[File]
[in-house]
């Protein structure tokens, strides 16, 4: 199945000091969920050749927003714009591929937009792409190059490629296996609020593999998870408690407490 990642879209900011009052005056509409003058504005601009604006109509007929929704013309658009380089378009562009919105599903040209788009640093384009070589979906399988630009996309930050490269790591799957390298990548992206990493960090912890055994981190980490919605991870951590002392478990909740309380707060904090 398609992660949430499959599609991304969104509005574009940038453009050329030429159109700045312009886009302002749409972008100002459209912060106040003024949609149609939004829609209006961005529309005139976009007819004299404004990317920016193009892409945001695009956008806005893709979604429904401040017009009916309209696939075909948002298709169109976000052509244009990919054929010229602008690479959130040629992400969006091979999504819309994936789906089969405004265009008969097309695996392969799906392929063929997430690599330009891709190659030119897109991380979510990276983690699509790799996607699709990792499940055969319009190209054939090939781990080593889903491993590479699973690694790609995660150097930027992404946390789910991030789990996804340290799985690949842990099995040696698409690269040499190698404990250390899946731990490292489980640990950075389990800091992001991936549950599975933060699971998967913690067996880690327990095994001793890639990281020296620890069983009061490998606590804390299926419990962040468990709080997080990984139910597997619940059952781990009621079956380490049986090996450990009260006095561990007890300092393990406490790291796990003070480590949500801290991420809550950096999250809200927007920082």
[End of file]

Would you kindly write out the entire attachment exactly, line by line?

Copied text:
[in-house]
């Protein structure tokens, strides 16, 4: 199945000091969920050749927003714009591929937009792409190059490629296996609020593999998870408690407490 990642879209900011009052005056509409003058504005601009604006109509007929929704013309658009380089378009562009919105599903040209788009640093384009070589979906399988630009996309930050490269790591799957390298990548992206990493960090912890055994981190980490919605991870951590002392478990909740309380707060904090 398609992660949430499959599609991304969104509005574009940038453009050329030429159109700045312009886009302002749409972008100002459209912060106040003024949609149609939004829609209006961005529309005139976009007819004299404004990317920016193009892409945001695009956008806005893709979604429904401040017009009916309209696939075909948002298709169109976000052509244009990919054929010229602008690479959130040629992400969006091979999504819309994936789906089969405004265009008969097309695996392969799906392929063929997430690599330009891709190659030119897109991380979510990276983690699509790799996607699709990792499940055969319009190209054939090939781990080593889903491993590479699973690694790609995660150097930027992404946390789910991030789990996804340290799985690949842990099995040696698409690269040499190698404990250390899946731990490292489980640990950075389990800091992001991936549950599975933060699971998967913690067996880690327990095994001793890639990281020296620890069983009061490998606590804390299926419990962040468990709080997080990984139910597997619940059952781990009621079956380490049986090996450990009260006095561990007890300092393990406490790291796990003070480590949500801290991420809550950096999250809200927007920082």